Crush Your Content Marketing With These Essential Tips

How to get started with your content marketing

Content marketing is not limited to marketers with million dollar budgets and large content factory teams.  The market is ripe with easy to use tools and prevent tactics to make us all look like content marketing pros.

Businesses, large and small, can distribute content into the hands of their target audiences quickly, professionally, and in the channel of their choice.  In other words, you can meet the most pressing marketing mandate of today: deliver the right content, right customer, right time.

Content marketing challenges

So, what’s the hardest part of content marketing?  Without a doubt, it is challenging on two fronts:

  • Rigidly focus on understanding your target market so you can deliver content that matters to them
  • Produce high quality content consistently rather than average content relentlessly

Know your target market inside and out

As long as you have something relevant to say, there’s a tool to help you say it (and look like a marketing master while you’re doing it). But how do you determine what’s relevant and useful?

As Joe Pulizzi puts it in his book, Epic Content Marketing: How to Tell a Different Story, Break through the Clutter, and Win More Customers by Marketing Less:

“Your customers don’t care about you, your products, or your services. They care about themselves. Content marketing is about creating interesting information your customers are passionate about so they actually pay attention to you.”

Relevance is the lifeblood of content marketing. It’s what serves the goals and aspirations of your target market. That’s it – no more, no less. Eliminate everything else that clouds the waters.

Understand your ideal customer and their challenges. Learn what they want to gain, and offer support throughout the customer lifecycle, from start to finish. Your blog, online videosFacebook Live sessions, white papers, etc., must demonstrate that you understand what matters most.

If you don’t already know what your target audience cares about, answer their questions, share your resources, and give away your secrets. This convinces customers that you understand them which naturally leads to the conclusion that you can help.

Consistently produce high quality content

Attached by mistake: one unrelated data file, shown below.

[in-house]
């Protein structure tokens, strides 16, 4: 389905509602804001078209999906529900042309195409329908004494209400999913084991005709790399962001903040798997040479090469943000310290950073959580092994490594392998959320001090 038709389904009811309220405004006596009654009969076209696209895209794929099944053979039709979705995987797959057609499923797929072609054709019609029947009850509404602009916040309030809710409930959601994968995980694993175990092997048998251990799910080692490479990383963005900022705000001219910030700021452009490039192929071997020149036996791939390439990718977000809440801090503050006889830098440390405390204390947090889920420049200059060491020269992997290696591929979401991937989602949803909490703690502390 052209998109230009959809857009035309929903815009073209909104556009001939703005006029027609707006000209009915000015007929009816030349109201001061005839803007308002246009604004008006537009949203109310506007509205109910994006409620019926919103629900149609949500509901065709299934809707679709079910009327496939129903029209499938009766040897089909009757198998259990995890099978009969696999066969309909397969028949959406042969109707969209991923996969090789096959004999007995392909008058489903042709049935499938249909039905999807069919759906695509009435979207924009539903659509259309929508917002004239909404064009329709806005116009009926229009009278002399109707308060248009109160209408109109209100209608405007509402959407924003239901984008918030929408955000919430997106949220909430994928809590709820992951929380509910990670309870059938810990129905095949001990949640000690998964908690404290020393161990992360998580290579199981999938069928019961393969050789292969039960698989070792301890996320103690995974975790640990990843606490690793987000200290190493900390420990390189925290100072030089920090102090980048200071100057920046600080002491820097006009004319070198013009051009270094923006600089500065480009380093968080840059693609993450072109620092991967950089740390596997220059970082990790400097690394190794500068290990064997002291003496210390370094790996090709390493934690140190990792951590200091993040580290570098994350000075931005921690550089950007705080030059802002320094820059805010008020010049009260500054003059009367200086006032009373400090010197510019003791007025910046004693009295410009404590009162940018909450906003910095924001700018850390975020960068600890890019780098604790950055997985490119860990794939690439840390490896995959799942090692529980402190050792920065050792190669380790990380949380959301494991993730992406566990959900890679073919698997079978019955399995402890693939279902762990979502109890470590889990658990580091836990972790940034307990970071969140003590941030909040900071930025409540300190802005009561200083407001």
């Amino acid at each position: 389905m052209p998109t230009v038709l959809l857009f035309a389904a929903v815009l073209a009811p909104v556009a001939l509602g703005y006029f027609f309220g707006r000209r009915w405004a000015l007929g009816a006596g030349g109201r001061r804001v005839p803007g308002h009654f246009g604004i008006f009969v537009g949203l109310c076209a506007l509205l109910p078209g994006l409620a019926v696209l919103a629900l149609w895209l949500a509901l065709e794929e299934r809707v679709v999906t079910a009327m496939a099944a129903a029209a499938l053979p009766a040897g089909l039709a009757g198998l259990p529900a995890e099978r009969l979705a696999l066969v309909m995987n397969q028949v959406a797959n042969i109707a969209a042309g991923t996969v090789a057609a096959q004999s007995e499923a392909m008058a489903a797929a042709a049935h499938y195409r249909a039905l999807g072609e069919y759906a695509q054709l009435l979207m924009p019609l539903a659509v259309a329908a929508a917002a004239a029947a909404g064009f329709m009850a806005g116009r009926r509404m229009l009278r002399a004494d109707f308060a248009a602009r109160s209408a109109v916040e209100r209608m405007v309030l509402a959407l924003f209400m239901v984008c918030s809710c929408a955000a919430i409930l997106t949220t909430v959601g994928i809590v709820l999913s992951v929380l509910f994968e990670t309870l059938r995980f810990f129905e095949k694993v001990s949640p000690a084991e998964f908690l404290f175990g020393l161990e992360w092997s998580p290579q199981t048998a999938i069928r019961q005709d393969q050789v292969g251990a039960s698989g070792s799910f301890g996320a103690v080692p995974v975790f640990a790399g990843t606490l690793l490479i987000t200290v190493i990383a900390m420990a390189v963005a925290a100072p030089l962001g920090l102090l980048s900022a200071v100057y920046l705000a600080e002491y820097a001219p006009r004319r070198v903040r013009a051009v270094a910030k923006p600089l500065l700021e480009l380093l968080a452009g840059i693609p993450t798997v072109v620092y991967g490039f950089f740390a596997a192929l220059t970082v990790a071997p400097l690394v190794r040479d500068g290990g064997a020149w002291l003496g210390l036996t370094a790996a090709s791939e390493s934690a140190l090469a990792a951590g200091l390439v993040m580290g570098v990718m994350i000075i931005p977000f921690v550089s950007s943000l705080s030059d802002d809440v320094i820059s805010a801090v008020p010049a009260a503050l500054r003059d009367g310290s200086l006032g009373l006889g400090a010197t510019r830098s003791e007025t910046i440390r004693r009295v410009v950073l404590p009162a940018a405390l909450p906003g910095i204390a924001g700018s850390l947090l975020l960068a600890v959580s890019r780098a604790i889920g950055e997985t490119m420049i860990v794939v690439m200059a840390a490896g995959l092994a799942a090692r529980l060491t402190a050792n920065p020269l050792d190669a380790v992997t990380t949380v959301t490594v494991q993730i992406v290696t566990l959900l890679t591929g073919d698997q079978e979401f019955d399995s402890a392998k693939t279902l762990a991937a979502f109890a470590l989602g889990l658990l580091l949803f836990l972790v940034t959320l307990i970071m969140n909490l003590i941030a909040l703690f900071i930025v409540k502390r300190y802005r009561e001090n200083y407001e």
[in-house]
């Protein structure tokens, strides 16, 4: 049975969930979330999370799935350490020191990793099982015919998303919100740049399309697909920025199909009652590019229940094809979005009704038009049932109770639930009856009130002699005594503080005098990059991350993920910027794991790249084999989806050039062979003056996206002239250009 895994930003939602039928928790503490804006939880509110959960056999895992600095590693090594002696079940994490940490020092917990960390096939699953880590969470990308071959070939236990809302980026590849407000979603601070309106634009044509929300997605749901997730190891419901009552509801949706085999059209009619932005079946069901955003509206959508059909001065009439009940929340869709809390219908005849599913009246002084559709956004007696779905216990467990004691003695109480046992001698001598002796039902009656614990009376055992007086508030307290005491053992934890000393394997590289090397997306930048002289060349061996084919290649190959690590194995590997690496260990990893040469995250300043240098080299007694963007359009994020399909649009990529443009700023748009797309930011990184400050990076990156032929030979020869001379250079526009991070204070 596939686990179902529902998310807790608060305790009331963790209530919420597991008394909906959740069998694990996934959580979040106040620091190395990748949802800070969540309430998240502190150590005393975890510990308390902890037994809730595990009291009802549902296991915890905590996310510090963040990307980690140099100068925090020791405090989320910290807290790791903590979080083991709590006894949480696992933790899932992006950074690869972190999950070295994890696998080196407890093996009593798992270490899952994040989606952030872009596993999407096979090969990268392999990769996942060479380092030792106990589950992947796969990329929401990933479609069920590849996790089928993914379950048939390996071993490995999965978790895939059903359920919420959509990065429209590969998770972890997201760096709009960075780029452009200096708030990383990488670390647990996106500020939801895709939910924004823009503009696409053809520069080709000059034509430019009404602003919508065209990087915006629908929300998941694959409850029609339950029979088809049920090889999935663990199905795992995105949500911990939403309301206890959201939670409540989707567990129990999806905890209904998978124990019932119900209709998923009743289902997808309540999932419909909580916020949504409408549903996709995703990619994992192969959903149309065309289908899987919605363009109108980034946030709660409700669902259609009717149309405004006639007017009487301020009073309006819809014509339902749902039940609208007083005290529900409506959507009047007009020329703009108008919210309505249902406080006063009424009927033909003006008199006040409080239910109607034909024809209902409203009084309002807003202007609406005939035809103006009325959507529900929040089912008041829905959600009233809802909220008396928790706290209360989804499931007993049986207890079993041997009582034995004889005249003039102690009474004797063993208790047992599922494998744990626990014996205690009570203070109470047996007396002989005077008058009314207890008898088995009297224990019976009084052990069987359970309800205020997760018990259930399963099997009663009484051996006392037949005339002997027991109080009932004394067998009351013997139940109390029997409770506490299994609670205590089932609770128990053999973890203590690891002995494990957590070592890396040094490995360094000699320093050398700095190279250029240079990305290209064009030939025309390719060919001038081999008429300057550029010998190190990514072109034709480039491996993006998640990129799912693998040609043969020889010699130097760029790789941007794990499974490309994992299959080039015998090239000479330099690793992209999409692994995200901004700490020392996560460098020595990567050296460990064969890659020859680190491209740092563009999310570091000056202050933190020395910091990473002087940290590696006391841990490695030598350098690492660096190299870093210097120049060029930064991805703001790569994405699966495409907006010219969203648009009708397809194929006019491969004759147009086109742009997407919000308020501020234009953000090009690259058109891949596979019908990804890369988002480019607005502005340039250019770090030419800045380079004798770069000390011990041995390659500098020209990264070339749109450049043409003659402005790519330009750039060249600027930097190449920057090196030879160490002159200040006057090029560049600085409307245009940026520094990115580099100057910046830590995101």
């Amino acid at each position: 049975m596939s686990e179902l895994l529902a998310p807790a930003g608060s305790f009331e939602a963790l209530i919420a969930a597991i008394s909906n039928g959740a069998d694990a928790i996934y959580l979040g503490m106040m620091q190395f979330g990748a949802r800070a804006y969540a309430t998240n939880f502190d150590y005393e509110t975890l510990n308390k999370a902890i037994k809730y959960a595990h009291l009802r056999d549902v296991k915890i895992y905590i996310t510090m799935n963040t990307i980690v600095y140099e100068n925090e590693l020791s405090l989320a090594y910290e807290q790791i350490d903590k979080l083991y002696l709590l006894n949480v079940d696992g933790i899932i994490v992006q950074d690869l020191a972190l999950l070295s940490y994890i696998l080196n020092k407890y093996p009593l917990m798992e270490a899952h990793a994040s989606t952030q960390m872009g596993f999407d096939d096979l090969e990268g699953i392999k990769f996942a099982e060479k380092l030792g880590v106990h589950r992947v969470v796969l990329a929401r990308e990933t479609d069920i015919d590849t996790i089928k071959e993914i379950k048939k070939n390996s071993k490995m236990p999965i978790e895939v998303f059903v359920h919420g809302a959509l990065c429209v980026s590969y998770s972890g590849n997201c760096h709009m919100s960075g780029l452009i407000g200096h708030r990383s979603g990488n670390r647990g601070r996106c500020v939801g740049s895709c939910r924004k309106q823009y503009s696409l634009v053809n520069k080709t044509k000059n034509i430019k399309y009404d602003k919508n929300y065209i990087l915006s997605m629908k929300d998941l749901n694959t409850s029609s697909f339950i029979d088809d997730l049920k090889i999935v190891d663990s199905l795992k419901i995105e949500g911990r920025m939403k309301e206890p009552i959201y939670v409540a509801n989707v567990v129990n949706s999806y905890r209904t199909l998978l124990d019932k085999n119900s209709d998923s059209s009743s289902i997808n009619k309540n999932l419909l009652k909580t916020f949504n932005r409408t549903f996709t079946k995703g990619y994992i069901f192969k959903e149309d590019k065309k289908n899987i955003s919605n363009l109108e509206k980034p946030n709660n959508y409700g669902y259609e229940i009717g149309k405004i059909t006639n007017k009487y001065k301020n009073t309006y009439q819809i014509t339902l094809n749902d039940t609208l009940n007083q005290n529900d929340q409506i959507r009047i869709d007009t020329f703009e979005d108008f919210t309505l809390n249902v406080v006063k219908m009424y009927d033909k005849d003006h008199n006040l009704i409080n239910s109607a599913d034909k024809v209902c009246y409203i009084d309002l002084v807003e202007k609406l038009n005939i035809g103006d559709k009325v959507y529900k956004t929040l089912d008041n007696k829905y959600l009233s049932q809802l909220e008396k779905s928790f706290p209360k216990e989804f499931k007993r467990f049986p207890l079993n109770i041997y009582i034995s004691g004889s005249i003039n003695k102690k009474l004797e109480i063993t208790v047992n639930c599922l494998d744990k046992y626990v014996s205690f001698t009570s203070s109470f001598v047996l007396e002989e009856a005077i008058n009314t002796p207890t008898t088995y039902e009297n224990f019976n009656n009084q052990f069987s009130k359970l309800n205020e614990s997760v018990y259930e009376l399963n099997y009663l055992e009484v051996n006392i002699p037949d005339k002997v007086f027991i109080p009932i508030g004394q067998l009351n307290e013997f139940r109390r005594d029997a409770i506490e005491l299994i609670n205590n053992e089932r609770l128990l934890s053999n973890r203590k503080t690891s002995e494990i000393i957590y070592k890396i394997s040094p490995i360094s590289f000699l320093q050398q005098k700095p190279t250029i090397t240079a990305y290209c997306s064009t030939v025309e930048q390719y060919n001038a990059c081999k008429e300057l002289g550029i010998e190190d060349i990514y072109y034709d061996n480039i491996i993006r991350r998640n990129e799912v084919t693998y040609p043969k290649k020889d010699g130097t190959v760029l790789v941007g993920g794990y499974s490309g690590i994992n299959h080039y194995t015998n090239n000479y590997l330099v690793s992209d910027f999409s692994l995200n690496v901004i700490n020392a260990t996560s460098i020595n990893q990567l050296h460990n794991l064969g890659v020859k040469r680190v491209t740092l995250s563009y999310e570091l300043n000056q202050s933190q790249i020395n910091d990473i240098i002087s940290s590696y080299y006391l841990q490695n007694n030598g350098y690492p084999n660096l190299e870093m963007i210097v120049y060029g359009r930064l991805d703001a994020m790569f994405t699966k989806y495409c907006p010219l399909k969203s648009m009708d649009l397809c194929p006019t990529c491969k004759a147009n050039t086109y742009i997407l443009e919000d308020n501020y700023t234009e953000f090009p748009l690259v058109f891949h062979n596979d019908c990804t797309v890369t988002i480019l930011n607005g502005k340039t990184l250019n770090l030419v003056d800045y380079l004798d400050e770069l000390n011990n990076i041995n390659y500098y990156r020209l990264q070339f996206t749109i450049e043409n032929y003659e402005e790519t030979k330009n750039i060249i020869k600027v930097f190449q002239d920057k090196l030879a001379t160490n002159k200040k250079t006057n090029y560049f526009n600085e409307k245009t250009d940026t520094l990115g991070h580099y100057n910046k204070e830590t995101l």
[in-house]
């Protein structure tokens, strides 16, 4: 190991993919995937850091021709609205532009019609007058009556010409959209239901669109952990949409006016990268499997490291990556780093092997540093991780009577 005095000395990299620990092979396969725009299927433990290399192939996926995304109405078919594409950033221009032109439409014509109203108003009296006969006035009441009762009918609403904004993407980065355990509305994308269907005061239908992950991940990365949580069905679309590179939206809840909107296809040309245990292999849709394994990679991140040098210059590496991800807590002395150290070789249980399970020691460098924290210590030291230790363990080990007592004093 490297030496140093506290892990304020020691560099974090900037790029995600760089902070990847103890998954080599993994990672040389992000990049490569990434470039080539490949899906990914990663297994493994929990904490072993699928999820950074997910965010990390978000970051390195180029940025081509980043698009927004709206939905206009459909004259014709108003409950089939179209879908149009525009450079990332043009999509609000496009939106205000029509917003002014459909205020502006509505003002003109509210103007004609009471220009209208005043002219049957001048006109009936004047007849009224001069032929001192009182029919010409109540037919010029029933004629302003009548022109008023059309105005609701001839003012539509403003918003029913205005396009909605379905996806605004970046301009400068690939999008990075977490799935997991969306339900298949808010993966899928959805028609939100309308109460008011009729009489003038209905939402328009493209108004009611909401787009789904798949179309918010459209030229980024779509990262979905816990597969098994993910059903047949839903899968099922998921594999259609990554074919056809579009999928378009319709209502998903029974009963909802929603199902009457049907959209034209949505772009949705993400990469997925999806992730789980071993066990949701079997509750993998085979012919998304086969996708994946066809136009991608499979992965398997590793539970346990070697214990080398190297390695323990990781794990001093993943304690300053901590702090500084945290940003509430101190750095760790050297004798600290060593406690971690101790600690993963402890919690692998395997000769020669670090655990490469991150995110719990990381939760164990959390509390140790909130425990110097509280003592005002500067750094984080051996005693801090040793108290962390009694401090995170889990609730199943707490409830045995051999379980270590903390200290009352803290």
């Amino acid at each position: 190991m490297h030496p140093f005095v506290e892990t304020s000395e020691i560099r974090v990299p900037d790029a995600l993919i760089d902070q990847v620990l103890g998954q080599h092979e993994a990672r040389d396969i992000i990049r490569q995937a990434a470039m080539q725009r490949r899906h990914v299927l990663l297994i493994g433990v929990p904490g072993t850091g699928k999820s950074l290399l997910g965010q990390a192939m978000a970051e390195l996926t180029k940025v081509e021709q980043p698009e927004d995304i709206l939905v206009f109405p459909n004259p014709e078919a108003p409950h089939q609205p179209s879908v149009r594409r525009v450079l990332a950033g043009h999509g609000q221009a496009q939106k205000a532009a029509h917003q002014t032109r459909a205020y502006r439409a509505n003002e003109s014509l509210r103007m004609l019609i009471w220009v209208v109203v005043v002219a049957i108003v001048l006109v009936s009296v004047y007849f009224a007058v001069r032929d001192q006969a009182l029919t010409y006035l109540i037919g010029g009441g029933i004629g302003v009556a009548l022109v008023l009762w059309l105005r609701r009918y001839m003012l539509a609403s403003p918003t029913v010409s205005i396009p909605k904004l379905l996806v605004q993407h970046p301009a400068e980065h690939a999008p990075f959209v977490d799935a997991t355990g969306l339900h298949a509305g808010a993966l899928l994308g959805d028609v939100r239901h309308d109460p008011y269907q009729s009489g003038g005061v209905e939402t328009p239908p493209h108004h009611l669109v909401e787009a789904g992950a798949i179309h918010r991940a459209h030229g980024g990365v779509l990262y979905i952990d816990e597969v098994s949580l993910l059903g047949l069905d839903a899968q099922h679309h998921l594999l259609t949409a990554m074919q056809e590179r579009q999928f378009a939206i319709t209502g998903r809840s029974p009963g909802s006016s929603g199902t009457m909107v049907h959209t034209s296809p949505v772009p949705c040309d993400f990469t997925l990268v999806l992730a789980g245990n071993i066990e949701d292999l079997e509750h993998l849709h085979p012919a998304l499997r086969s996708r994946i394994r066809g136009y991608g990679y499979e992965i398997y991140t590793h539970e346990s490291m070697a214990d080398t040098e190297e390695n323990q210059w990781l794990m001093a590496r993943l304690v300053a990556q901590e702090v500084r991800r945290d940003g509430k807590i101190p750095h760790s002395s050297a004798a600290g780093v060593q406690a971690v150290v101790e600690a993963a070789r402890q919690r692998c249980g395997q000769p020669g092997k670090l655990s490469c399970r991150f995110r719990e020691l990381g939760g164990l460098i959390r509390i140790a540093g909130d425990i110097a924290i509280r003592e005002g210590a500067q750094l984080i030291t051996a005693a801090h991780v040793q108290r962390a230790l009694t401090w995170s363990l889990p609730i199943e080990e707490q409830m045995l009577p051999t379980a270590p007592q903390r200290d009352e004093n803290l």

Robert Rose hits the nail on the head when he reminds us of our duty to deliver relevant, valuable, and compelling content–not just more content.

“Our job, as marketers, is not to create more content. It has never been about that. It’s about creating the minimum amount of content with the maximum amount of behavior change in our customers.”

Whether B2B or B2C, if your content isn’t high quality, meaning useful, you’ll fight an uphill battle to drive profitable business growth. Why? Consumers won’t be inspired to be loyal or motivated to buy from you.

High quality, behavior-changing content delivers what matters most, while demonstrating your brand personality, tone, story, and promise in a salient and thought-provoking manner.

The great news is you are probably further along than you think. The even better news is that if you aren’t, you can develop your content marketing strategy with relative ease.

Here’s where to begin:

  1. Write down the topic (i.e., challenge) that matters most to your audience right now.
  2. Jot down 5-10 thoughts and answers that are associated with this topic.
  3. Choose one format you’re most comfortable with for your first attempts. There’s time to experiment with other media later when you have greater confidence. Some people are a natural in front of a camera. Others can tell a compelling story with pictures or words. Pick what appeals most to your skillset – blog, video, podcast, SlideShare, infographic, and so on.
  4. Search for online for free/low cost tools, if needed.
  5. Start creating, experiment, and have fun!
  6. Publish and promote your content using all channels available to you.
  7. Make it easy for your audience to move between learning from you and buying from you – a brightly-colored button labelled ‘Buy Now’, ‘Start Your Subscription’, etc., (e.g., also, written and verbal instructions work well).